Tuesday, June 17, 2014

Childhood Memories: Pac-Man

In honor of his recent 34th birthday, I thought it was about time to give a little attention to a certain yellow dude from my past. The earliest games I remember in my life, at around age 3 or so, were Namco's Pac-Man and Dig Dug. Pac-Man was huge in the early to mid-80s, and years before Mario Mania swept the nation in the late 80s, Pac-Man Fever was a mass epidemic of epic proportions. So much so that he even had his own top ten hit single (of the same name). He had a cartoon, he had toys, he was on t-shirts and pajamas and lunch boxes, he had his own cereal and Spagettios knock off, you name it. In short, he was the very first true video game icon: a game character that was widely recognized and attained popularity that reached above and beyond the game that spawned him. Pac-Man was released in October of 1980 in the US, earlier that year in May back in Japan, and he quickly caught fire worldwide, as his game was arguably the first (besides perhaps Pong) that reached a mass audience, and appealed to men and women, children and adults alike.

Simple, elegant, addictive, classic.

I'm not sure where I first saw Pac-Man, but my earliest memory of it, is sitting at one of the table-top arcade cabinet models, at a local Roundtable Pizza when I was about 3 or 4. I didn't actually "play" the game at first, as my grandmother didn't often hand out quarters for me to "waste" (her words), at that age especially. So in those days, I would just sit down and see the "demo mode" playing, and at that age, I really couldn't tell whether I was controlling the game or not, and regardless, I just had fun pretending I was and watching the game anyway. The first time I ever did actually get a quarter to play it, I'm sure that I more than likely sucked complete ass at it, on account of, you know, being a toddler. But I still had a burning desire to play it, and it always fascinated me, what with it's foreboding mazes, scary (but fashionably colorful) ghosts, and Pac-Man's insatiable appetite for "Power Pellets".

They really don't make 'em like this anymore.

In the picture above you can see the style of arcade machine I mean. It was literally a table, that you could safely rest things like sodas and pizza on top of, to gleefully stuff your face while you blew quarter after quarter trying to master the mazes of Pac-Man. As you can also see above, Pac-Man received a (at the time unofficial) sequel of sorts in the form of "Ms. Pac-Man", a game which features slightly faster gameplay, and new mazes, as well as the astonishing graphical differences of "Ms." featuring lipstick and a bow on her head, to prove she was female. Whereas the four ghosts in the original game were called Inky (Blue), Blinky (Red), Pinky (Pink), and Clyde (Orange), in Ms. Pac-Man, the orange ghost was changed to "Sue", so that Ms. Pac-Man would have a female enemy. In the later game, Pac-Land (as well as in the Pac-Man cartoon), Sue's color is changed to purple, and she is made her own entity. As a kid,  I liked Pac-Man better, simply because "he was a boy", but I really enjoyed both games just as much.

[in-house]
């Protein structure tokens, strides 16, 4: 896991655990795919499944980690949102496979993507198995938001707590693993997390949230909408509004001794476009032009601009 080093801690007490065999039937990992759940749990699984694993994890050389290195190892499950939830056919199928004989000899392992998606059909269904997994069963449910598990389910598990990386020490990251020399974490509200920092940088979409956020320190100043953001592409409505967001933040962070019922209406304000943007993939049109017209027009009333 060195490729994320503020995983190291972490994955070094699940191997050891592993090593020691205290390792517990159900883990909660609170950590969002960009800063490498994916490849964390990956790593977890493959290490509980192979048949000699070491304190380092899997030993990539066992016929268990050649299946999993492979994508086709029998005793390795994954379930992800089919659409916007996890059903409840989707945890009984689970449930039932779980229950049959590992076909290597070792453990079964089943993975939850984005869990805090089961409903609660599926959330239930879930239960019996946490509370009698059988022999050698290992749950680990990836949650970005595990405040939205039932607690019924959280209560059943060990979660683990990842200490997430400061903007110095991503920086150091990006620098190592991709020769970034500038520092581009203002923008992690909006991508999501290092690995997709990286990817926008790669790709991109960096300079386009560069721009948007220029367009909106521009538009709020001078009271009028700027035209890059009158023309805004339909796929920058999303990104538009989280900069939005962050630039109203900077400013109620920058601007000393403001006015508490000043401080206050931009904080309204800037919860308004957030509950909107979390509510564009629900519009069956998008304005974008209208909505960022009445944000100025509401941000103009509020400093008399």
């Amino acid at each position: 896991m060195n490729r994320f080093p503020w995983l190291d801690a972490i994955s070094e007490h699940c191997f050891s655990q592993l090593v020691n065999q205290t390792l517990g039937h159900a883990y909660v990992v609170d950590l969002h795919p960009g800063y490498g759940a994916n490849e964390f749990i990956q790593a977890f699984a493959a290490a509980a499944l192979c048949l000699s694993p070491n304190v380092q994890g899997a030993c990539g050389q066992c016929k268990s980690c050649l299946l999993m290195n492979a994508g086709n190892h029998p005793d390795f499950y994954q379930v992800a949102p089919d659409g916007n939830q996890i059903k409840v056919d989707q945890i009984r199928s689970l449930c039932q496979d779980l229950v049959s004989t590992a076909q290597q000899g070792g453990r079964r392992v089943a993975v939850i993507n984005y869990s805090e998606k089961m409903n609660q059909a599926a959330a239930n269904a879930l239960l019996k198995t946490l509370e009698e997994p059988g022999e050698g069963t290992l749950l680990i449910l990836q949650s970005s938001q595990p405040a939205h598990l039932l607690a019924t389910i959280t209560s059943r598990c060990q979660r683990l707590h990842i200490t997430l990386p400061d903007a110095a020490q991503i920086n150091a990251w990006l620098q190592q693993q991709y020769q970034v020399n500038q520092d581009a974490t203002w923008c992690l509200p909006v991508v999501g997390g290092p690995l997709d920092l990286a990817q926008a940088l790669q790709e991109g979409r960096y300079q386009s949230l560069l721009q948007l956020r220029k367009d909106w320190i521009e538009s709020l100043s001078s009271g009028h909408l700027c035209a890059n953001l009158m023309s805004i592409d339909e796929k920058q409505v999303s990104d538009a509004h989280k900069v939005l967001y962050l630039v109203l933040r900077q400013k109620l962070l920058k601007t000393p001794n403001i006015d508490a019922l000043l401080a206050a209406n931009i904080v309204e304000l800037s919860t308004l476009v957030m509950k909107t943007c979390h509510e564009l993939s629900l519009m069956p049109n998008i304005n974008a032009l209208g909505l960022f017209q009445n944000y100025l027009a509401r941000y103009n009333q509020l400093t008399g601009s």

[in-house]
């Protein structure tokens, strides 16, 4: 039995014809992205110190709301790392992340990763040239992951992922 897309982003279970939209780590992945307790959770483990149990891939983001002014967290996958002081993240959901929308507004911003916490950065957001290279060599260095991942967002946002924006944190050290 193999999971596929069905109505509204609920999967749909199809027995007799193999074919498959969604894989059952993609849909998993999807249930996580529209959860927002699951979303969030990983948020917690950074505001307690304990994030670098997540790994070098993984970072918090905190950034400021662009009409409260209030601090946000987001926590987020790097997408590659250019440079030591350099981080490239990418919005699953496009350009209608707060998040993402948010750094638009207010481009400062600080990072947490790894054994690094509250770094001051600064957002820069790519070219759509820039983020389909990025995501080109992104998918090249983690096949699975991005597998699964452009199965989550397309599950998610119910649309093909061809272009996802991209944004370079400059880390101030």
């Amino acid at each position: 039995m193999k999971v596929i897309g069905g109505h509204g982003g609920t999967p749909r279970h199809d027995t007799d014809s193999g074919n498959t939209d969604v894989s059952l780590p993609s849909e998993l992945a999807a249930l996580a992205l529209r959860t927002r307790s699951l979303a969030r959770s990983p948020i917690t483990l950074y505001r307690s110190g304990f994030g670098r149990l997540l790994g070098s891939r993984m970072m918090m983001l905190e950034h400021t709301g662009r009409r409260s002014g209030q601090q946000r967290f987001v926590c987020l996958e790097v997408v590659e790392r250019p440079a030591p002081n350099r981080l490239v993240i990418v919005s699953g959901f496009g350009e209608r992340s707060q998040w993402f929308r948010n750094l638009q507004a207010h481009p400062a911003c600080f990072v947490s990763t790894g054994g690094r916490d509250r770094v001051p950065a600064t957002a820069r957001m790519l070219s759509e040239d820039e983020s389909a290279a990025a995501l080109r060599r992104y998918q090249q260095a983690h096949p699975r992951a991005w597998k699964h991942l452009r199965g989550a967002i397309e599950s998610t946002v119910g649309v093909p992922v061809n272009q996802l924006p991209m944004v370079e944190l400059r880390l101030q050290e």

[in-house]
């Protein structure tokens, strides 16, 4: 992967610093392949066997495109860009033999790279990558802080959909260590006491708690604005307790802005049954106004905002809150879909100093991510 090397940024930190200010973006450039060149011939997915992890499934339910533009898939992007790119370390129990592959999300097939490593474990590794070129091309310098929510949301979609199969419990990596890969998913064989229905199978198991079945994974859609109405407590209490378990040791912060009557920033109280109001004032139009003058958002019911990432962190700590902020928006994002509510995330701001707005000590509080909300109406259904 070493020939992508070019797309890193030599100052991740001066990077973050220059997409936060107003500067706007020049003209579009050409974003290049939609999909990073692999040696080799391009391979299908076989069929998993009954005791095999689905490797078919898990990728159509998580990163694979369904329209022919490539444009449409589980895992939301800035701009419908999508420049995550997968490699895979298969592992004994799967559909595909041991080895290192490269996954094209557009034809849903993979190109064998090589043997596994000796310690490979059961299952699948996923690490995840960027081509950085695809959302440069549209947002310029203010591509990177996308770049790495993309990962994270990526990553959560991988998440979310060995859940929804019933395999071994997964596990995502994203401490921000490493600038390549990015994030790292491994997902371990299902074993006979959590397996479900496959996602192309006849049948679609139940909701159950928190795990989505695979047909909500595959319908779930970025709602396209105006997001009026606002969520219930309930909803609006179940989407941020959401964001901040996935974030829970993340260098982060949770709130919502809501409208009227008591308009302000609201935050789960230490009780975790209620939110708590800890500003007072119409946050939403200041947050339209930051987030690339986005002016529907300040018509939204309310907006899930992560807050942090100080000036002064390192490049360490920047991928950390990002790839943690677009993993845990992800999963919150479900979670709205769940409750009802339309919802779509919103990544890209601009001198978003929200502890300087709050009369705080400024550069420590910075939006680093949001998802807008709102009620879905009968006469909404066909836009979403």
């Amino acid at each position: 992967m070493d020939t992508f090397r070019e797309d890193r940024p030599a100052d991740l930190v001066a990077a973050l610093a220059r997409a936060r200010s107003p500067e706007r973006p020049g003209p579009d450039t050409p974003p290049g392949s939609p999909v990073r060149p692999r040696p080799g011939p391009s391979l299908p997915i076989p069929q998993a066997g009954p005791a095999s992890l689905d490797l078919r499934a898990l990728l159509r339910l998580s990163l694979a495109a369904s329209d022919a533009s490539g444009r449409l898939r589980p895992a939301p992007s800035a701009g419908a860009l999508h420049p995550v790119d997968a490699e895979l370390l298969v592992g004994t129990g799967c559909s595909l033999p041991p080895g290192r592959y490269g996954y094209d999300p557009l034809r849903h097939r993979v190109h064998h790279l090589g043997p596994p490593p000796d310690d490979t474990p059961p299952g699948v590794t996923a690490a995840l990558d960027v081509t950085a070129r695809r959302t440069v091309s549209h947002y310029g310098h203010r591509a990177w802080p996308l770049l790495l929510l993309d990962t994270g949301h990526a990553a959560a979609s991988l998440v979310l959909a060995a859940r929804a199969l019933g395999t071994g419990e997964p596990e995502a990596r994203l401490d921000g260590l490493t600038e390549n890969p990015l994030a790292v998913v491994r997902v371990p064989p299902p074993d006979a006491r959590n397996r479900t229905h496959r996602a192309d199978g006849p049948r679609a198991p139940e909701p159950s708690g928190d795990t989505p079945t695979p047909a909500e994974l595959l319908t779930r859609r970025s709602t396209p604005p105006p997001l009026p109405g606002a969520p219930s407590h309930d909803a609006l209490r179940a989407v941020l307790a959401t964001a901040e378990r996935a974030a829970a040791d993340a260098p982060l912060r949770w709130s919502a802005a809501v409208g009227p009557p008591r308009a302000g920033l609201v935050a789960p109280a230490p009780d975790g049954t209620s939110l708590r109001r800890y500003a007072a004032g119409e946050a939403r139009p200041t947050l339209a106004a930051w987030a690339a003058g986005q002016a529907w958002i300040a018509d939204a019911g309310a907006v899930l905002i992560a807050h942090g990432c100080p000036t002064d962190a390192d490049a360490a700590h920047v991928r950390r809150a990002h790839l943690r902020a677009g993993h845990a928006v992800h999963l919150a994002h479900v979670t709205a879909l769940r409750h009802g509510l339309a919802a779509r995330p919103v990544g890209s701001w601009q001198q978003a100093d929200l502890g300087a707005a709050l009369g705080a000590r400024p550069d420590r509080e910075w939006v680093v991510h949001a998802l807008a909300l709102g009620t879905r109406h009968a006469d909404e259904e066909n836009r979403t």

A fun blast from the past.

As a fun bit of trivia for ya, gaming lore has it that the inspiration for Pac-Man originally came to character/game creator Toru Iwatani, while eating a pizza, and seeing that circular shape with a slice missing gave him the idea for the character of a giant mouth that ate things. The name "Pac-Man" also came from the the Japanese sound for eating, "paku-paku". Alternatively, the game upon release was originally called "Puck-Man" in some versions, because it's said the character also had a "hockey puck-like shape". Once the game was brought to America, most versions by then were officially called "Pac-Man", however. It's even been said that the American arcade publisher of the game, Bally/Midway, chose to change the name because they didn't want smart-ass kids covering the "P" in "Puck-Man" with an "F", thus making it......well, you get the gist.